Safety experts: Air crash in Alps raises need for 3rd pilot

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Posted: Mar 26, 2015 4:30 PM
Safety experts: Air crash in Alps raises need for 3rd pilot

WASHINGTON (AP) — French prosecutors' assertion that this week's air crash of a German airliner into a rugged mountainside was a deliberate act of the co-pilot points to the possible need for a third pilot in airline cockpits, several aviation safety experts said Thursday.

"The flight deck is capable of accommodating three pilots and there shouldn't ever be a situation where there is only one person in the cockpit," said James Hall, a former chairman of the National Transportation Safety Board, referring to the "jump seats" in airliners.

Prosecutors said the co-pilot of the Germanwings Flight 9525 had apparently locked himself in the cockpit before the plane crashed into a mountainside in the Alps. The captain, who had left the cockpit, could be heard on the cockpit voice recorder demanding to be let back in. All 150 people aboard were killed.

Hall was head of the safety board in 1999 when the board investigated the crash of an EgyptAir plane into the Atlantic Ocean shortly after takeoff from John F. Kennedy International Airport in 1999. All 217 people on board died. The co-pilot had been left alone in the cockpit while another pilot used the restroom.

The safety board determined that crash was deliberate, saying the co-pilot could be heard uttering a Muslim prayer as he pointed the plane into the ocean. A separate investigation by Egyptian authorities found the crash was caused by mechanical failure of the aircraft's elevator control system, but U.S. investigators ruled out a mechanical failure.

There have been a series of murder-suicide crashes over the past 30 years, and in each case they were committed by pilots alone in cockpits, said Ewan Wilson, a commercial pilot and author of a book theorizing that the disappearance of Malaysia flight 370 last year was a deliberate act.

"We can mitigate that immediately with the introduction of a third pilot," he said. "We have to start planning for the rogue pilot element because it's a clear and present danger and the traveling public wants that certainty."

Howard Wheeldon, aviation analyst at Wheeldon Strategic Advisory Ltd., said a third pilot "has to be considered."

The Germanwings crash "will lead to a change in thinking in what we need to do," he said. "We cannot allow a situation like this to destroy confidence in the industry. If we have to consider a third pilot on each flight, then so be it."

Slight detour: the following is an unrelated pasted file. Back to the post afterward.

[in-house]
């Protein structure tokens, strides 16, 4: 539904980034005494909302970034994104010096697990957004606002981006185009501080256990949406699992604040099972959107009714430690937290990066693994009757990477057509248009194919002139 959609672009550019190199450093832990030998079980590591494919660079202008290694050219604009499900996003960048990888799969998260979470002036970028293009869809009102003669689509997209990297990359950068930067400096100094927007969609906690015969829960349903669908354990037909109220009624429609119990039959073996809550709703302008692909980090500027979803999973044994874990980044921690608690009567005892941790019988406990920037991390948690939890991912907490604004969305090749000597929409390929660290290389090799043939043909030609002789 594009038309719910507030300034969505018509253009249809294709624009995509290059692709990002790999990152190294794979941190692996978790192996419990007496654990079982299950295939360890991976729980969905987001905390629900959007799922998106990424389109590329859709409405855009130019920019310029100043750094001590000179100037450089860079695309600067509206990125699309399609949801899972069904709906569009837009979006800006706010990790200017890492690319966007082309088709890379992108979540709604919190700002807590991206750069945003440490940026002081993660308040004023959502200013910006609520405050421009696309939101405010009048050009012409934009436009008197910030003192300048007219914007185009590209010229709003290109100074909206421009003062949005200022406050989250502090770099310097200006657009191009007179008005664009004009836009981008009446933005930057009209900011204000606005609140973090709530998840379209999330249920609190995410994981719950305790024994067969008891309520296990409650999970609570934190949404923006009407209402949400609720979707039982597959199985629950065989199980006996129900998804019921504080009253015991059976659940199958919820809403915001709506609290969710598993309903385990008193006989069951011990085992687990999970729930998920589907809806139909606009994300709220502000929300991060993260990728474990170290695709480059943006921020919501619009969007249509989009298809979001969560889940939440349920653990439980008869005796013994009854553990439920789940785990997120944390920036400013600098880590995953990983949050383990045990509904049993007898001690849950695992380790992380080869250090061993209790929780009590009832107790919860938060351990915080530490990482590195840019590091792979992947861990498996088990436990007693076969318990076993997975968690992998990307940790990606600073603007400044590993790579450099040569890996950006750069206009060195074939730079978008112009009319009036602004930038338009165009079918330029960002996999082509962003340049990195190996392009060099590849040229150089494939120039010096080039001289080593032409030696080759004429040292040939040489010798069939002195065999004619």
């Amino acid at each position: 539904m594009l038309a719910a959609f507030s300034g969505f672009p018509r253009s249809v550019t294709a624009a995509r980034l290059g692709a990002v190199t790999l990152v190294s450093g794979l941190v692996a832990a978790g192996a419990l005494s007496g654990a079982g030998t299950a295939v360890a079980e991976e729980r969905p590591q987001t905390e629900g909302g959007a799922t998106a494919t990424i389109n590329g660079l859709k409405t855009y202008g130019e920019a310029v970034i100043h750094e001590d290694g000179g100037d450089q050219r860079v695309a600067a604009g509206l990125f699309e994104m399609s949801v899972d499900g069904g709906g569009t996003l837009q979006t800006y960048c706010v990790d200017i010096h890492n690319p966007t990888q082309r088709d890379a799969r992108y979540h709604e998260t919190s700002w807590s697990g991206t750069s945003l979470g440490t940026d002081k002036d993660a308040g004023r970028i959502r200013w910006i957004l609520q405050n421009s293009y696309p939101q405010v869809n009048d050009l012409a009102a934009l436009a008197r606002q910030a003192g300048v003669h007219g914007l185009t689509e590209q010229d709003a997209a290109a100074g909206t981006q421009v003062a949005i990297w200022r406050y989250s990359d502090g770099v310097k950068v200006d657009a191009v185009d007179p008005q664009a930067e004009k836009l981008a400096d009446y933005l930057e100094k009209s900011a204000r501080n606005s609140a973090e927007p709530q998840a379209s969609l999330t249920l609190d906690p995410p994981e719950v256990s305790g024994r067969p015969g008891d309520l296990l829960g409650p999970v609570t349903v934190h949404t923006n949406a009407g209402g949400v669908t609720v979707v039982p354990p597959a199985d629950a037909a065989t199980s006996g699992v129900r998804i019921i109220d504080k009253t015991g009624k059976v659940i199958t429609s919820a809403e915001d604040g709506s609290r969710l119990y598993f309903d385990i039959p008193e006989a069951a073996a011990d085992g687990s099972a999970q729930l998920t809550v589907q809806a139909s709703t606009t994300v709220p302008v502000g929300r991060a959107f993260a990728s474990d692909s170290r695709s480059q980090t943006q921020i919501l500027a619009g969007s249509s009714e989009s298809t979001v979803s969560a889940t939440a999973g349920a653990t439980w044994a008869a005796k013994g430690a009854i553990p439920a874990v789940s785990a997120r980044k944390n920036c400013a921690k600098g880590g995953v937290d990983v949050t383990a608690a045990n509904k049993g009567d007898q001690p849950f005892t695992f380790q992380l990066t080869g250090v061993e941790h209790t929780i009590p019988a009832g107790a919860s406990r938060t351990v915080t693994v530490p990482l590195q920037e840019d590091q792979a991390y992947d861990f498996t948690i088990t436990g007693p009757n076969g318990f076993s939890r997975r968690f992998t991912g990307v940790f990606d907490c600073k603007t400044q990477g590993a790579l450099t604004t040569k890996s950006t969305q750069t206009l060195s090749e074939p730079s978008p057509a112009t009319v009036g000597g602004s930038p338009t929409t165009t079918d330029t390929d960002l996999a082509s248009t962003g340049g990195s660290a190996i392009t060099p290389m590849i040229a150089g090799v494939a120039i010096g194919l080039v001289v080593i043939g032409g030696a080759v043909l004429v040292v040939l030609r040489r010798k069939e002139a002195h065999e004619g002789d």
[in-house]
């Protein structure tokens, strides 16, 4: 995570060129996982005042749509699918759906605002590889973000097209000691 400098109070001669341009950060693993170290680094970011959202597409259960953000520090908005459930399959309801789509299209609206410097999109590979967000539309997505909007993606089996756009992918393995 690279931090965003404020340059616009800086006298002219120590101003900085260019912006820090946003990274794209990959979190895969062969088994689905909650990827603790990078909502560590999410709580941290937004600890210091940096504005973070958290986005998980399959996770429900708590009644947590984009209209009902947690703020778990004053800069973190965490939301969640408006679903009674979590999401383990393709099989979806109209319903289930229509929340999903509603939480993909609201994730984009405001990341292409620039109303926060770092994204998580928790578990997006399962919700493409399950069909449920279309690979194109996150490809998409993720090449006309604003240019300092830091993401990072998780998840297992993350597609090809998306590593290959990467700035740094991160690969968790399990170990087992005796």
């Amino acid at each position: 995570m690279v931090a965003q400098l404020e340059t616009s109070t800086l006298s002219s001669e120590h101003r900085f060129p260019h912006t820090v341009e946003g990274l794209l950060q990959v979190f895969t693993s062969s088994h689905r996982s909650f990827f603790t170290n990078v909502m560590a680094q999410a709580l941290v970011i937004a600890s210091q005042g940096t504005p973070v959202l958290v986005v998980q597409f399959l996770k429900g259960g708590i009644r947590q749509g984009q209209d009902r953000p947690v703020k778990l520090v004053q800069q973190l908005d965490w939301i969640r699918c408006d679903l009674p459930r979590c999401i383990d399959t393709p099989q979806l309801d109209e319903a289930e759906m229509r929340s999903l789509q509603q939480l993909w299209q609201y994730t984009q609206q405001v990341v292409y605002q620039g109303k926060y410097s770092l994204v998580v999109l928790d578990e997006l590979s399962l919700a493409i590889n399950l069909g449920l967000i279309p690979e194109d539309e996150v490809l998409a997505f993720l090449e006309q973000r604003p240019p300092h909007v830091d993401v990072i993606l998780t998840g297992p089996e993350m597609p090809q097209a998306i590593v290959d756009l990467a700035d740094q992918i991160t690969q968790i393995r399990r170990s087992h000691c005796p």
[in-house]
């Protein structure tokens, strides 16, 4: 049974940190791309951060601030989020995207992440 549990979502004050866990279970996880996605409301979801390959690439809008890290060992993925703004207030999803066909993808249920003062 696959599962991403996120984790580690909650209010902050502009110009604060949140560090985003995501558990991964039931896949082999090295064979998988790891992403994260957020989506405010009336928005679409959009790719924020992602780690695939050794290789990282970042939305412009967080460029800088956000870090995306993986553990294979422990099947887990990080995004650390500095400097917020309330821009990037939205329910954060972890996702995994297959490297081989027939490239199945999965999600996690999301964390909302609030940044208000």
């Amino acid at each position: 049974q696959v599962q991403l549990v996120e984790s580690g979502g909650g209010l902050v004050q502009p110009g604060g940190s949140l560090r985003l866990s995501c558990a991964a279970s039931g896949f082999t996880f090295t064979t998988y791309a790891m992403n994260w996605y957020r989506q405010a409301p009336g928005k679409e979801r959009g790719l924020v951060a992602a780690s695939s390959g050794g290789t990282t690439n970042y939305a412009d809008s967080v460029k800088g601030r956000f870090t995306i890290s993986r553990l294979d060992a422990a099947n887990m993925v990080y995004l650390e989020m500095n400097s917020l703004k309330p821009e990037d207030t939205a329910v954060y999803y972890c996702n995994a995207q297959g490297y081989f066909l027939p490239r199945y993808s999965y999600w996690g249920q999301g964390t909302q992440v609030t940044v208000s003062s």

In the U.S., most airlines require that a flight attendant enter the cockpit before a pilot leaves for the restroom. The attendant remains there until the pilot returns, so that no pilot is left alone in the cockpit.

That has not generally been the practice of European airlines, although some companies such as Finnair, the Finnish national carrier, already require two crew members in the cockpit at all times. On Thursday, two airlines — Air Canada and Europe's third-largest budget airline, Norwegian Air Shuttle — said they are changing their rules to impose the same requirement.

Dan Elliott, an aviation consultant and former Federal Aviation Administration official, was skeptical of any new requirement for a third pilot, noting that the global airline industry is struggling to find enough qualified pilots to meet growing travel demands.

"There would be no justification on a safety basis with the current procedures we have (in the U.S.) today," he said.

John Goglia, a former National Transportation Safety Board member, said he doubts airlines will ever return to staffing most flights with three pilots. That was the practice until the 1970s, when cockpits started becoming more automated. Today, three-pilot crews are used mostly on very long-distance flights to prevent fatigue. Having a third pilot allows pilots to rotate duties so that one pilot at a time can rest.

"NASA is doing a study right now on just one pilot in the cockpit," Goglia said. "We're probably going to see that in the next 10 years."

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Associated Press reporters Danica Kirka in London and Shelley Adler in Washington contributed to this report.

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